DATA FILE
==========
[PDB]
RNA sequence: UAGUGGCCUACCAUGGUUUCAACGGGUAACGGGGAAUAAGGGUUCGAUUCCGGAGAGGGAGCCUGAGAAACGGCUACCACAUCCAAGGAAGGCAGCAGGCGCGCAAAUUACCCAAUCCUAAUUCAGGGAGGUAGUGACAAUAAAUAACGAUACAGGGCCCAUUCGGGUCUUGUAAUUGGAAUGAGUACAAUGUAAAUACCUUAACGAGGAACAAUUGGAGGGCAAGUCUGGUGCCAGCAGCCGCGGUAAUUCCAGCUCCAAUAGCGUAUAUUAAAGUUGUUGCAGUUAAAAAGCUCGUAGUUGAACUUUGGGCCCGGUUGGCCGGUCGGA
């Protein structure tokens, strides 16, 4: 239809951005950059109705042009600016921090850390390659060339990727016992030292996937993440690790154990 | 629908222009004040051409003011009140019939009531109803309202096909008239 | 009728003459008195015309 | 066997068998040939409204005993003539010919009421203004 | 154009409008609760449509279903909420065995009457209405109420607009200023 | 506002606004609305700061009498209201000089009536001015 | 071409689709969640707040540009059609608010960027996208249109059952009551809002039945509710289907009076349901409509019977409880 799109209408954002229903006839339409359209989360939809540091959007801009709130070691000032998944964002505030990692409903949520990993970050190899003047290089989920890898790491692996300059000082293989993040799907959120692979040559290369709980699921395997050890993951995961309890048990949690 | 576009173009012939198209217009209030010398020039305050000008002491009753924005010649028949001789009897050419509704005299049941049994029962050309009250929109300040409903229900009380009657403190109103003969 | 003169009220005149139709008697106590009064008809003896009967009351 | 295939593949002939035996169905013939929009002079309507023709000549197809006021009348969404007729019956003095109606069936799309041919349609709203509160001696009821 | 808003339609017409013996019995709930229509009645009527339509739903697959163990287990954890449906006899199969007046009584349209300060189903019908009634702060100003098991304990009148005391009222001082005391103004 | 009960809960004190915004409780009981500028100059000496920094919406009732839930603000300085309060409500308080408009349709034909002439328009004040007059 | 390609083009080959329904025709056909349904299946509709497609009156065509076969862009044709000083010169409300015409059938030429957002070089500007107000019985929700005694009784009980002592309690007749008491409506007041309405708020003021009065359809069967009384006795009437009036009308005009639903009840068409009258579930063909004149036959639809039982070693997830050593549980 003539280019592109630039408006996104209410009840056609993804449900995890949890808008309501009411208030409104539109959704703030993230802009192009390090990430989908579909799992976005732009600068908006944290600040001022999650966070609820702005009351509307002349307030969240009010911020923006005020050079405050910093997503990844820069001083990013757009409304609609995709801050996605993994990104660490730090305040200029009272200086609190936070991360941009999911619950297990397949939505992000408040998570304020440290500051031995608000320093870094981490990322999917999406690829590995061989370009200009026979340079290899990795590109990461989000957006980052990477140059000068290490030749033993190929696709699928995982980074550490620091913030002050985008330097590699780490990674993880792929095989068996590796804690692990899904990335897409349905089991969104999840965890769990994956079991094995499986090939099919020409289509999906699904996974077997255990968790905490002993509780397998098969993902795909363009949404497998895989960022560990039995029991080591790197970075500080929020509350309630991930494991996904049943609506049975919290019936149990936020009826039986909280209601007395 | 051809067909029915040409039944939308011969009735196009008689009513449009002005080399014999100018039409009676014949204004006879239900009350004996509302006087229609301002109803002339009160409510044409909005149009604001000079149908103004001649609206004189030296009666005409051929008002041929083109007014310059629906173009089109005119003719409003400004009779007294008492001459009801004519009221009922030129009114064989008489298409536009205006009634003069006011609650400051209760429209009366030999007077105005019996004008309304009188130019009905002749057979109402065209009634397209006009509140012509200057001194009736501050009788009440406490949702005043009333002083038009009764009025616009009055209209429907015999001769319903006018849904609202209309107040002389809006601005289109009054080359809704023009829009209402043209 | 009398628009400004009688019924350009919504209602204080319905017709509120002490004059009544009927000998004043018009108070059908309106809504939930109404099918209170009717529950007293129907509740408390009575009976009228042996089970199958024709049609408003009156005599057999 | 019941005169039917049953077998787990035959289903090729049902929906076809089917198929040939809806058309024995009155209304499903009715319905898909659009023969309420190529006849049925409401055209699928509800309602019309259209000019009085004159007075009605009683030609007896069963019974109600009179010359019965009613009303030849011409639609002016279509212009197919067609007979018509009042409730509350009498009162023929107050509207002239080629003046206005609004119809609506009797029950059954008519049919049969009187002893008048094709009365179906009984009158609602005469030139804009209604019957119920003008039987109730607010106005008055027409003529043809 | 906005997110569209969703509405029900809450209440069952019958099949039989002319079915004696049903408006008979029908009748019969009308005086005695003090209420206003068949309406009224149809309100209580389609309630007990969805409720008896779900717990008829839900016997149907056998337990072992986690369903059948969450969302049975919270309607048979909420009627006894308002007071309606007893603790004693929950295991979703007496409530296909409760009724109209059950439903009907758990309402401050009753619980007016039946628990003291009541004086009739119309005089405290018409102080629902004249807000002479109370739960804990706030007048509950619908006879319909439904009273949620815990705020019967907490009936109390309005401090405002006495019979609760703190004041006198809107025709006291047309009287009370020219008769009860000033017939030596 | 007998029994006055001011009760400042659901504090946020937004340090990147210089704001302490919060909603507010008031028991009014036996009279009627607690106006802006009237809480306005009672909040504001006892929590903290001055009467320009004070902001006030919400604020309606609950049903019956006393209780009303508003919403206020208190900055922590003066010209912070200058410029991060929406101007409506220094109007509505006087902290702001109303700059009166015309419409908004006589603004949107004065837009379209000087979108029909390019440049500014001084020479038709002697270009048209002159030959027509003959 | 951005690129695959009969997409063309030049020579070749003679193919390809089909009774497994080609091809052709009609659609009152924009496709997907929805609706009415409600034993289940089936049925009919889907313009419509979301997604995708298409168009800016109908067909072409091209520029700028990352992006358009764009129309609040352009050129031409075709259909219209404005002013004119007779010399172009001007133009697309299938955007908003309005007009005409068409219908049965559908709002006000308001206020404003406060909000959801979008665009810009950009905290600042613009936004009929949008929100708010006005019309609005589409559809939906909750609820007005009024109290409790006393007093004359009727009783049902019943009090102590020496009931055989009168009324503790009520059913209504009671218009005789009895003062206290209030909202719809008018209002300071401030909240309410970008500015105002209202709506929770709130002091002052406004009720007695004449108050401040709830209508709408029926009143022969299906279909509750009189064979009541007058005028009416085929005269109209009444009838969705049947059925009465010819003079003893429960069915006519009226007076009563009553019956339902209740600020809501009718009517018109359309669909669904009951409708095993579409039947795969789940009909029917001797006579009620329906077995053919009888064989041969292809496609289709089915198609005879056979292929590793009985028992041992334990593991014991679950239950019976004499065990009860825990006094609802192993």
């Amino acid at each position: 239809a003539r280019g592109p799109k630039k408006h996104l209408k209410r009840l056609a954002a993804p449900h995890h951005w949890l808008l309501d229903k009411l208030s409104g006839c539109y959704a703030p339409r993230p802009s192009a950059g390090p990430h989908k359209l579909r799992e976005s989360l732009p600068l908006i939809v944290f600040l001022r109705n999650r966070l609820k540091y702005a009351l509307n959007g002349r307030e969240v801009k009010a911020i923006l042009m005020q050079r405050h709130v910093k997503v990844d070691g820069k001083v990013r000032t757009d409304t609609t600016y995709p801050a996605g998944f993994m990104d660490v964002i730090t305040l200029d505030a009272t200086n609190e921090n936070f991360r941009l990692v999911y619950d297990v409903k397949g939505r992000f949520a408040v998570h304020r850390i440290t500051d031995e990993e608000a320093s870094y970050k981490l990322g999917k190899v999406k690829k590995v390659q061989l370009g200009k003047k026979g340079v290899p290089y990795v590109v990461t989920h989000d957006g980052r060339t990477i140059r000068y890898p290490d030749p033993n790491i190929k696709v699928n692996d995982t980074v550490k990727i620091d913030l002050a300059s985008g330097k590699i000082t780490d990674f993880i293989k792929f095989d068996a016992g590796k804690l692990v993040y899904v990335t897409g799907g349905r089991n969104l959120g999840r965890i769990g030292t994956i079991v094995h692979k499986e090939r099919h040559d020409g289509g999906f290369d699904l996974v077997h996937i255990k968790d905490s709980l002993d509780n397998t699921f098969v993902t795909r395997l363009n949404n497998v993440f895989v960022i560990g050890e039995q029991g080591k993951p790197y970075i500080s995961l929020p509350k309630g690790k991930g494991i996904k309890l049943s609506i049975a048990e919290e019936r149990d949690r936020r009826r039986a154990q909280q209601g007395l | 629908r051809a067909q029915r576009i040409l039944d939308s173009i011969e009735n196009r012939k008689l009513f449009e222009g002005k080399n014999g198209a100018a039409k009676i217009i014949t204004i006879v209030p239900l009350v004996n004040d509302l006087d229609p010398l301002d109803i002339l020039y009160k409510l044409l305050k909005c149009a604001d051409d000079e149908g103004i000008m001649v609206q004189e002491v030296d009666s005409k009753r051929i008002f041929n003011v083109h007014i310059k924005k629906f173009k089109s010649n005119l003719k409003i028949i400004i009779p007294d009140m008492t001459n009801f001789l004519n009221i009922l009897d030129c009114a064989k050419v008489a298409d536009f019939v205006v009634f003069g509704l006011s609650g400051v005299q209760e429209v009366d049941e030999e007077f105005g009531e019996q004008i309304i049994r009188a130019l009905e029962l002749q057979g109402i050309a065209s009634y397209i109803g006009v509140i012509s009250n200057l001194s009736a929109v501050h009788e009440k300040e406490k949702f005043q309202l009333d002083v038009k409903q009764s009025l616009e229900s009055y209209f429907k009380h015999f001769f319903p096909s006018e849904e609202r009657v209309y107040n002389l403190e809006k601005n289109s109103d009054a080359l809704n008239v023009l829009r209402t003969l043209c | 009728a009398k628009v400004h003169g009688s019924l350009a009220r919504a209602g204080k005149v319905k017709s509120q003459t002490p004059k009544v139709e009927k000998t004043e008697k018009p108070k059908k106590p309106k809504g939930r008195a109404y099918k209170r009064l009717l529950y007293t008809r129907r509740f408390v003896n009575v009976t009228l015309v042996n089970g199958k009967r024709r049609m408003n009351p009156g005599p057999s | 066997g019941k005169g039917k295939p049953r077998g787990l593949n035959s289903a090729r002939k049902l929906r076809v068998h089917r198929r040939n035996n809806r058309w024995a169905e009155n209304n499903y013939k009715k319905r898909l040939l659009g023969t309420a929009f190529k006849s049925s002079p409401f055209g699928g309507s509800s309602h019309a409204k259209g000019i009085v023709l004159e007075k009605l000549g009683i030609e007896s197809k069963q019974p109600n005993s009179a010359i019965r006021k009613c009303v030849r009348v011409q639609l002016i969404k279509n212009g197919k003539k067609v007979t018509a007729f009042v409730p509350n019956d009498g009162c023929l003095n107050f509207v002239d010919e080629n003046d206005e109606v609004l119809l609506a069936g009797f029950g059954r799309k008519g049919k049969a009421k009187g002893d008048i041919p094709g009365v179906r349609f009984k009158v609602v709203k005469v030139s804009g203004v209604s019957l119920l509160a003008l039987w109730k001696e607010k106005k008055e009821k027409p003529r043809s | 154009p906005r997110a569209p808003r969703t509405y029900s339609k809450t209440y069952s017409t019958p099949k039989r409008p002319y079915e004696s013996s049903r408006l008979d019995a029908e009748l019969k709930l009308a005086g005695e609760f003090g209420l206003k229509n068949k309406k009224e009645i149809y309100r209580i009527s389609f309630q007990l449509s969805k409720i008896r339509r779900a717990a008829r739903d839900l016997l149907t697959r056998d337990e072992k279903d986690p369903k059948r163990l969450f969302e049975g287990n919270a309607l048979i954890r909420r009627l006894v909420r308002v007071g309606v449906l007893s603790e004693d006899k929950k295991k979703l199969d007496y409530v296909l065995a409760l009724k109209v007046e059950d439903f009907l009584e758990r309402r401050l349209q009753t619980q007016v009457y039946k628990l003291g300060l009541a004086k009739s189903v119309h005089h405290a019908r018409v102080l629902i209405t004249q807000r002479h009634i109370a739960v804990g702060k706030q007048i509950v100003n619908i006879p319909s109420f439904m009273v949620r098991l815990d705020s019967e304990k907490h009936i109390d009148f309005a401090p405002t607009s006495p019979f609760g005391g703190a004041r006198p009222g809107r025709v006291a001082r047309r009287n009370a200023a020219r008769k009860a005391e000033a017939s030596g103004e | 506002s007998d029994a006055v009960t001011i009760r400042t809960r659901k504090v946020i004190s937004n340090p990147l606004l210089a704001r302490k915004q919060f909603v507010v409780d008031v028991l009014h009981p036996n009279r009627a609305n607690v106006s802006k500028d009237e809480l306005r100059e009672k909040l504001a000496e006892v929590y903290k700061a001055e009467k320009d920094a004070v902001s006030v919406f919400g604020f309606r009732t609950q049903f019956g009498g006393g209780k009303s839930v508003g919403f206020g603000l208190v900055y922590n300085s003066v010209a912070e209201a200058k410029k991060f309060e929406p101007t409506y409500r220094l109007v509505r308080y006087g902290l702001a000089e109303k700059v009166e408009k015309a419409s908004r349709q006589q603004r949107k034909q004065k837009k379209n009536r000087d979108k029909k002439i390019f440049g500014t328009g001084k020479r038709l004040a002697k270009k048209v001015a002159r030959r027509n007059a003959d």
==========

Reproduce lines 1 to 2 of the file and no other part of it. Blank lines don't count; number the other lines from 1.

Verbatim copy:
[PDB]
RNA sequence: UAGUGGCCUACCAUGGUUUCAACGGGUAACGGGGAAUAAGGGUUCGAUUCCGGAGAGGGAGCCUGAGAAACGGCUACCACAUCCAAGGAAGGCAGCAGGCGCGCAAAUUACCCAAUCCUAAUUCAGGGAGGUAGUGACAAUAAAUAACGAUACAGGGCCCAUUCGGGUCUUGUAAUUGGAAUGAGUACAAUGUAAAUACCUUAACGAGGAACAAUUGGAGGGCAAGUCUGGUGCCAGCAGCCGCGGUAAUUCCAGCUCCAAUAGCGUAUAUUAAAGUUGUUGCAGUUAAAAAGCUCGUAGUUGAACUUUGGGCCCGGUUGGCCGGUCGGA